The U.S. Interior and Commerce departments expect to finalize some pending changes to their Endangered Species Act regulations in November, the agencies indicated in their fall unified agenda.
The Interior's Fish and Wildlife Service and the National Marine Fisheries Service, or NMFS, which is under Commerce's National Oceanic and Atmospheric Administration, in July proposed two rules streamlining their environmental review processes and regulations for listing endangered and threatened species, designating critical habitat and consulting with other agencies on related decisions. The Fish and Wildlife Service at that time also proposed a rule to extend to threatened species most of its prohibitions for activities involving endangered species. The comment period for those proposals ended in September.
Additionally, the services effectively proposed to give businesses more input and certainty over what land could be designated as critical habitat under the law.
In the Trump administration's fall unified agenda posted on the Office of Management and Budget website on Oct. 17, Interior and Commerce listed the expected date for final action on the proposed rules as November. The agendas typically do not offer many policy details but can provide a tentative time frame for actions on major agency rules and other policy initiatives.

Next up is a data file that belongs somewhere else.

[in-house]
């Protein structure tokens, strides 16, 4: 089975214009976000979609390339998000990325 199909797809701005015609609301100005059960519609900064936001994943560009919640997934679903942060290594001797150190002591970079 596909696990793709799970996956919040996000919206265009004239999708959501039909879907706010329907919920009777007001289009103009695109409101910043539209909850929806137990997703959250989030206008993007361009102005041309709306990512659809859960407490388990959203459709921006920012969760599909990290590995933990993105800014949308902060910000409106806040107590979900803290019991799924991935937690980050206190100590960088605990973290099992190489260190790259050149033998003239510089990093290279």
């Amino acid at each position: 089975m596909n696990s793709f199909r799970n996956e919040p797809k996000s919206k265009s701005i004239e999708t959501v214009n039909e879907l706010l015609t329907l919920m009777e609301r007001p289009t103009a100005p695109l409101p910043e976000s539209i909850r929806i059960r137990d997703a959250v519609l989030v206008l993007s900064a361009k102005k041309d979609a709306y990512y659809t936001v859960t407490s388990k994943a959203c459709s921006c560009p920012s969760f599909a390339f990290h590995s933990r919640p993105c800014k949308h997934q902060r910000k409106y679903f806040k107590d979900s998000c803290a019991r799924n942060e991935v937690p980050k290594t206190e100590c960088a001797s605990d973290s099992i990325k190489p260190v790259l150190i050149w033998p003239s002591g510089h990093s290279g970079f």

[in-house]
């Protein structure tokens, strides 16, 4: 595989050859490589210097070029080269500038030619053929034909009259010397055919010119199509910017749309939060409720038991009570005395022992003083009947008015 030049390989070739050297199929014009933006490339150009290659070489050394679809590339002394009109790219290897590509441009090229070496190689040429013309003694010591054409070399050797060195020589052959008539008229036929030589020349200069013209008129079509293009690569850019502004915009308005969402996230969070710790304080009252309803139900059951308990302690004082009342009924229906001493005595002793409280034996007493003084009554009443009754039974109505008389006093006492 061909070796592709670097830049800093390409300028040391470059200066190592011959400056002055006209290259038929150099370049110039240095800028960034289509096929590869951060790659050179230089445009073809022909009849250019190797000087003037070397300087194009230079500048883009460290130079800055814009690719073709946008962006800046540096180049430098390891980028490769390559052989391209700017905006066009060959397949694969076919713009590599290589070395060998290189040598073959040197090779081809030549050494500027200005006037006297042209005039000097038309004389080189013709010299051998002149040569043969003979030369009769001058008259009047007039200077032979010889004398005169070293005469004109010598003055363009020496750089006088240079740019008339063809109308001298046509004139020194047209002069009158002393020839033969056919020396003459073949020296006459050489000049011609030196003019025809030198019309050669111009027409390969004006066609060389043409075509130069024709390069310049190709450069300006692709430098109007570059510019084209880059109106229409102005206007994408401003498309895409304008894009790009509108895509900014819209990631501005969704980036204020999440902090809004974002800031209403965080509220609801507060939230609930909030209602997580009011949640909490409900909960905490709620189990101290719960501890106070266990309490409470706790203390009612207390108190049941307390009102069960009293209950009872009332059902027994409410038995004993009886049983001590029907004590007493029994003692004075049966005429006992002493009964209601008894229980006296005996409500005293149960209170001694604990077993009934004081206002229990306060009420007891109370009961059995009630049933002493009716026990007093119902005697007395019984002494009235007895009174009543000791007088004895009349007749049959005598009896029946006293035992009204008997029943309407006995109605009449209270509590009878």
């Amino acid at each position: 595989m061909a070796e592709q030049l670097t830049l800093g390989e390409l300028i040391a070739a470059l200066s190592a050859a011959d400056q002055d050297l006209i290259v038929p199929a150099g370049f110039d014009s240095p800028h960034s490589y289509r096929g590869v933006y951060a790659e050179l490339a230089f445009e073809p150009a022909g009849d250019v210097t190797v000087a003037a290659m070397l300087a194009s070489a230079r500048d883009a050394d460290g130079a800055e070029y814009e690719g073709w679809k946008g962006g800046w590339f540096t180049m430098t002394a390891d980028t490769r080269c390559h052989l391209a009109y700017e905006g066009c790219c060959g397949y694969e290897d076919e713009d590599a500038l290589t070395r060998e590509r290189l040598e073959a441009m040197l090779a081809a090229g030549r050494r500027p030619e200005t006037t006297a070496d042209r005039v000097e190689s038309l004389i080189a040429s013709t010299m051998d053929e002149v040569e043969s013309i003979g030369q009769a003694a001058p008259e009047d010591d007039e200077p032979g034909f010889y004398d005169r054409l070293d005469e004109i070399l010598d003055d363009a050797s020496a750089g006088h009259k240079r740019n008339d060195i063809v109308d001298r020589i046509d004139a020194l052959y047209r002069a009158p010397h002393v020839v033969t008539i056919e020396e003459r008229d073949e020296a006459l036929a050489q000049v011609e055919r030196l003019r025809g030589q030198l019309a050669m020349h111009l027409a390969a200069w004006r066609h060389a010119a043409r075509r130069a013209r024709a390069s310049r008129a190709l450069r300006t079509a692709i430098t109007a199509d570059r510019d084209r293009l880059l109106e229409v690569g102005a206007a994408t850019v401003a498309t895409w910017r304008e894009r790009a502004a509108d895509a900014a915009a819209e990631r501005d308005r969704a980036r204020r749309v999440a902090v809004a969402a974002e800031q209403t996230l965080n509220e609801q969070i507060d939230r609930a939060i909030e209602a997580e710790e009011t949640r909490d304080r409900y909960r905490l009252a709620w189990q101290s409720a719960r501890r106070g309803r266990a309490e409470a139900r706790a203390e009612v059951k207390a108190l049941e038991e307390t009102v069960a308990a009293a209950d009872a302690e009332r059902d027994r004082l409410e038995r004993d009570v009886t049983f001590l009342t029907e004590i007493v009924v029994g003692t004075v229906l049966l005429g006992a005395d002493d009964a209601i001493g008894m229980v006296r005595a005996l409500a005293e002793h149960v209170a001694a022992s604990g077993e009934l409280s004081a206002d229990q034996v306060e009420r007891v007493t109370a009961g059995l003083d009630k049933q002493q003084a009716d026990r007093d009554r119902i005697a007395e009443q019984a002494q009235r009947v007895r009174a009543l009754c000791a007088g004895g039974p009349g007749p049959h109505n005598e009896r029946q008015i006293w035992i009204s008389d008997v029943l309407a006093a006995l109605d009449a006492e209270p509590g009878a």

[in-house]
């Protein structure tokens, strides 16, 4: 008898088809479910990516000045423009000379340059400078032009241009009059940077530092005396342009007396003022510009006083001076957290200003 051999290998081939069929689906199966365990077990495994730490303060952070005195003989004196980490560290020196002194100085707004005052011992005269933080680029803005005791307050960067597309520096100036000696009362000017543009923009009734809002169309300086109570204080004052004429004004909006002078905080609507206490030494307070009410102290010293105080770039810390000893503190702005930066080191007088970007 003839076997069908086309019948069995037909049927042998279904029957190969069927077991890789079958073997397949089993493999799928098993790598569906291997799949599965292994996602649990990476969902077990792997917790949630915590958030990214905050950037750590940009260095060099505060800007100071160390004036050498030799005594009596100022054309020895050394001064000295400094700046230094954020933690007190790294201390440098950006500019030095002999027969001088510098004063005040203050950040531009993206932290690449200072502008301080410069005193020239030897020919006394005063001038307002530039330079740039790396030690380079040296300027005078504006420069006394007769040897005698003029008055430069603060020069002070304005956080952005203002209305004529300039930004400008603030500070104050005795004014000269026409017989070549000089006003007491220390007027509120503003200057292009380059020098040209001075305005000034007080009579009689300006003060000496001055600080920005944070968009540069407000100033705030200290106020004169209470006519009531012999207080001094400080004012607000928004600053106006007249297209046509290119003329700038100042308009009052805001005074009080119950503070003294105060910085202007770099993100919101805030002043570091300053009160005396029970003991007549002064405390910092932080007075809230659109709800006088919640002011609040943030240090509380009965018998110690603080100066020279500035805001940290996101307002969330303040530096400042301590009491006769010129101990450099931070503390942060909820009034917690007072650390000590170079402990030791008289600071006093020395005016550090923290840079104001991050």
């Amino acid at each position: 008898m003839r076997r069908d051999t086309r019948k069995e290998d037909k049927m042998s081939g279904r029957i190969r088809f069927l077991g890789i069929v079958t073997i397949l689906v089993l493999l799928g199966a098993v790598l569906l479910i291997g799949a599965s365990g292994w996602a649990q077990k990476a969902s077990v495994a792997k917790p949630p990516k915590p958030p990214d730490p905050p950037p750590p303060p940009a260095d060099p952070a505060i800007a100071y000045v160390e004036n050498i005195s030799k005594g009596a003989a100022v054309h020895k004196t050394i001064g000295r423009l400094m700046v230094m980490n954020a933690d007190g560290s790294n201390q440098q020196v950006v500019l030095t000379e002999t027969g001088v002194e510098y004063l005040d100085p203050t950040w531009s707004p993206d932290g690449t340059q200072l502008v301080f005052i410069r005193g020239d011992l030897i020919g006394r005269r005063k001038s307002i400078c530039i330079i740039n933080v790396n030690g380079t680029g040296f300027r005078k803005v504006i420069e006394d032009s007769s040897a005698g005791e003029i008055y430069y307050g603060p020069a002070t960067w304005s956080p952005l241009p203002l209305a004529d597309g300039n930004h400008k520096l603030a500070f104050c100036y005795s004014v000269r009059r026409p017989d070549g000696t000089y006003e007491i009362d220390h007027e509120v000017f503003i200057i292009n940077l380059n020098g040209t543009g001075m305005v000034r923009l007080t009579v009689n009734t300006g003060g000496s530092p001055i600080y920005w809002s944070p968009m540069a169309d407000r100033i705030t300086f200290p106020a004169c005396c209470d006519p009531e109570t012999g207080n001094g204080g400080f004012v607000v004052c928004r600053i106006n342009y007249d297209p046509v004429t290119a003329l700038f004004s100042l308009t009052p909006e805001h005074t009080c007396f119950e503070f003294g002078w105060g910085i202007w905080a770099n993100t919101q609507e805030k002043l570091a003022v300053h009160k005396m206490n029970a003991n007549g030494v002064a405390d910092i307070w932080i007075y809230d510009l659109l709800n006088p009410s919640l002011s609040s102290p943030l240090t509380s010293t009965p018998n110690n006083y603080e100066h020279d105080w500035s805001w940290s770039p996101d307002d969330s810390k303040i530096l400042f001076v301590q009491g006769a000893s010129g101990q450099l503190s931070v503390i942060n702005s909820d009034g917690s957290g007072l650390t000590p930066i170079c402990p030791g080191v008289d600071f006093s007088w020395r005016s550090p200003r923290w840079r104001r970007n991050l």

Under the Endangered Species Act, or ESA, marine species fall under the jurisdiction of the NMFS and all other species fall under the Fish and Wildlife Service's purview.
Changes to ESA implementation have wide-reaching implications for infrastructure development, including energy. Would-be developers often try to avoid areas where species are, or are likely to be, listed because the law requires developers to mitigate any potential impacts of the project on species, which can be time-consuming and costly.
The services have had trouble over the years keeping up with the requirements of the ESA to process listing and delistings of endangered or threatened species within specific time frames. The ESA also is a frequent target of proposed legislation from lawmakers aimed at limiting the law's impact on their districts.
One of the rules also looks to clarify a policy that is related to a case — Weyerhaeuser Co. v. U.S. Fish and Wildlife Service; No. 17-71 — on which the U.S. Supreme Court heard oral arguments in early October involving the Fish and Wildlife Service's designation of critical habitat for an endangered frog. One big question in that case is whether the service may impose ESA special protections on a location to preserve a threatened or endangered species even if the area is not currently occupied by that species or a suitable habitat for it.